9:25 AM - 10:05 AM: Product Design for the Next Wave of Computing

Trond Wuellner, Google (United States)

As Moore’s Law shows signs of strain and mobile growth begins to slow globally, what comes next? How do emerging technologies challenge our long-held assumptions about computing and the products we build? Do the challenges of a threatened environment require new thinking about consumption and sustainability? In this talk, I’ll lay out a vision for the future of computing and what it means for how we build products, user experiences, and the technologies and innovations that power our growth.

Trond Wuellner received his Masters in Business Administration from the Massachusetts Institute of Technology Sloan School of Management in 2007. He's worked as a Product Manager in the High Tech industry for more than 15 years with a focus on leading high performance teams on innovative products and technologies. At Google, Trond has played key roles in the development of Chrome OS, Google WiFi, Google Pixelbook and presently serves as a Director of Product within the company's Devices and Services group. He's been awarded more than 15 patents, won prestigious design awards from iF, Red Dot and Spark and is an active mentor and advisor in the startup community.
LASE Plenary Session
Date: Monday 3 February 2020
Time: 3:30 PM - 5:40 PM
Location: Room 207/215 (Level 2 South)
3:30 PM - 3:35 PM: Welcome and Opening Remarks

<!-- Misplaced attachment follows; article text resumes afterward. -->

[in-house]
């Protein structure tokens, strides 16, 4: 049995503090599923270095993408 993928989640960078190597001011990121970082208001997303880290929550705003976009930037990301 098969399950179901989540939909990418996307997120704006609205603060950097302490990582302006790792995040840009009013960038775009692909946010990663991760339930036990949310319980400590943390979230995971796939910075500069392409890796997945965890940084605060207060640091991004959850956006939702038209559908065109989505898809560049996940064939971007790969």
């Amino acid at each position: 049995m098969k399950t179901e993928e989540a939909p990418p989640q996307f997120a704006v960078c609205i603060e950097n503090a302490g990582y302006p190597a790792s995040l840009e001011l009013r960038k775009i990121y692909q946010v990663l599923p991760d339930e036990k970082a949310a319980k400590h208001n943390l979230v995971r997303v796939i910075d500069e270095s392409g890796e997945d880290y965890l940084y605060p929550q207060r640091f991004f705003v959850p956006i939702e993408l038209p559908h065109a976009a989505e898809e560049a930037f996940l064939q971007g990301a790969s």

Beat Neuenschwander, Berner Fachhochschule Technik und Informatik (Switzerland) and Xianfan Xu, Purdue Univ. (United States)

3:35 PM - 3:40 PM: Announcement of the 3D Printing, Fabrication, and Manufacturing Best Paper Award
Henry Helvajian, The Aerospace Corp. (United States)

3:40 PM - 4:20 PM: VCSEL: Born Small and Grown Big

Kenichi Iga, Tokyo Institute of Technology (Japan)

The surface emitting laser (VCSEL) is brightening in everybody's mobile device, every car, and every home. Industrially, we are in a period of rapid growth. Attention is drawn to the trend as a light source supporting the physical layer of AI and IoT technology. This is a talk from the invention of the surface emitting laser by the author to research, peening development, and recent strides toward expansion of applications. New technical and business areas have been now generated in the area of such as high-speed LANs, parallel optical interconnects, computer mice, laser printers, face recognition systems, LiDARs, and various optical sensors. The total sales are reaching over 2000 M$ headed by data-coms, recognition sensors, and power applications.